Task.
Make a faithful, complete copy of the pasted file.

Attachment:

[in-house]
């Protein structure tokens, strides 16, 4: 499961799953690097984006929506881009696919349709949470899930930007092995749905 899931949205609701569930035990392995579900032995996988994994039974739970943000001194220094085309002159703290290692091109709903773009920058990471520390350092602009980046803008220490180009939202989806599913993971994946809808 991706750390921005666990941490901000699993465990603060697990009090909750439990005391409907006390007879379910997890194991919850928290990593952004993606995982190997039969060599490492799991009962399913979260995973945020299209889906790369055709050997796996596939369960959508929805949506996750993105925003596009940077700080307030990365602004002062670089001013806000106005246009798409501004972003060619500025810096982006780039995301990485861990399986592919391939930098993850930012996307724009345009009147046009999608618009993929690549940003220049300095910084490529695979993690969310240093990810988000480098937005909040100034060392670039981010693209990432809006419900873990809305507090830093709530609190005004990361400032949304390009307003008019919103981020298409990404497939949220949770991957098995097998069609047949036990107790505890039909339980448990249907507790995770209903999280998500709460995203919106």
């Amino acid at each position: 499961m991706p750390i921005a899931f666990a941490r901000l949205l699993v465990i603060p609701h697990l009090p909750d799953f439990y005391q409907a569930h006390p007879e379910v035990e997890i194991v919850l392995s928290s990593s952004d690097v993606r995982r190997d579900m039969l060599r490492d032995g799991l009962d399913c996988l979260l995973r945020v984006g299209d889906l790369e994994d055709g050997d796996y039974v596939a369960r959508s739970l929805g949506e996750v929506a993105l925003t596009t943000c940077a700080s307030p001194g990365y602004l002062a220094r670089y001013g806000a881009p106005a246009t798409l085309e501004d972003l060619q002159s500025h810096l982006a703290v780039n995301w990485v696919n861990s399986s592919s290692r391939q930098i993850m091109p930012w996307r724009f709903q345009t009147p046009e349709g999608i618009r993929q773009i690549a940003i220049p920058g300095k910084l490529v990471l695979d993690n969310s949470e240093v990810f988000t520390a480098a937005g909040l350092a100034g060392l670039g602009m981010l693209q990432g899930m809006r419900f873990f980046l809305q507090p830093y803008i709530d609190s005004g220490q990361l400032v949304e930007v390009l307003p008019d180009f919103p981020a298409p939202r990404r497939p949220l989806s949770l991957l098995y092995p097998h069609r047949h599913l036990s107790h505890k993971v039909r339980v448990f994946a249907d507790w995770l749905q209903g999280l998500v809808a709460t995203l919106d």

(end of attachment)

[in-house]
């Protein structure tokens, strides 16, 4: 499961799953690097984006929506881009696919349709949470899930930007092995749905 899931949205609701569930035990392995579900032995996988994994039974739970943000001194220094085309002159703290290692091109709903773009920058990471520390350092602009980046803008220490180009939202989806599913993971994946809808 991706750390921005666990941490901000699993465990603060697990009090909750439990005391409907006390007879379910997890194991919850928290990593952004993606995982190997039969060599490492799991009962399913979260995973945020299209889906790369055709050997796996596939369960959508929805949506996750993105925003596009940077700080307030990365602004002062670089001013806000106005246009798409501004972003060619500025810096982006780039995301990485861990399986592919391939930098993850930012996307724009345009009147046009999608618009993929690549940003220049300095910084490529695979993690969310240093990810988000480098937005909040100034060392670039981010693209990432809006419900873990809305507090830093709530609190005004990361400032949304390009307003008019919103981020298409990404497939949220949770991957098995097998069609047949036990107790505890039909339980448990249907507790995770209903999280998500709460995203919106």
């Amino acid at each position: 499961m991706p750390i921005a899931f666990a941490r901000l949205l699993v465990i603060p609701h697990l009090p909750d799953f439990y005391q409907a569930h006390p007879e379910v035990e997890i194991v919850l392995s928290s990593s952004d690097v993606r995982r190997d579900m039969l060599r490492d032995g799991l009962d399913c996988l979260l995973r945020v984006g299209d889906l790369e994994d055709g050997d796996y039974v596939a369960r959508s739970l929805g949506e996750v929506a993105l925003t596009t943000c940077a700080s307030p001194g990365y602004l002062a220094r670089y001013g806000a881009p106005a246009t798409l085309e501004d972003l060619q002159s500025h810096l982006a703290v780039n995301w990485v696919n861990s399986s592919s290692r391939q930098i993850m091109p930012w996307r724009f709903q345009t009147p046009e349709g999608i618009r993929q773009i690549a940003i220049p920058g300095k910084l490529v990471l695979d993690n969310s949470e240093v990810f988000t520390a480098a937005g909040l350092a100034g060392l670039g602009m981010l693209q990432g899930m809006r419900f873990f980046l809305q507090p830093y803008i709530d609190s005004g220490q990361l400032v949304e930007v390009l307003p008019d180009f919103p981020a298409p939202r990404r497939p949220l989806s949770l991957l098995y092995p097998h069609r047949h599913l036990s107790h505890k993971v039909r339980v448990f994946a249907d507790w995770l749905q209903g999280l998500v809808a709460t995203l919106d």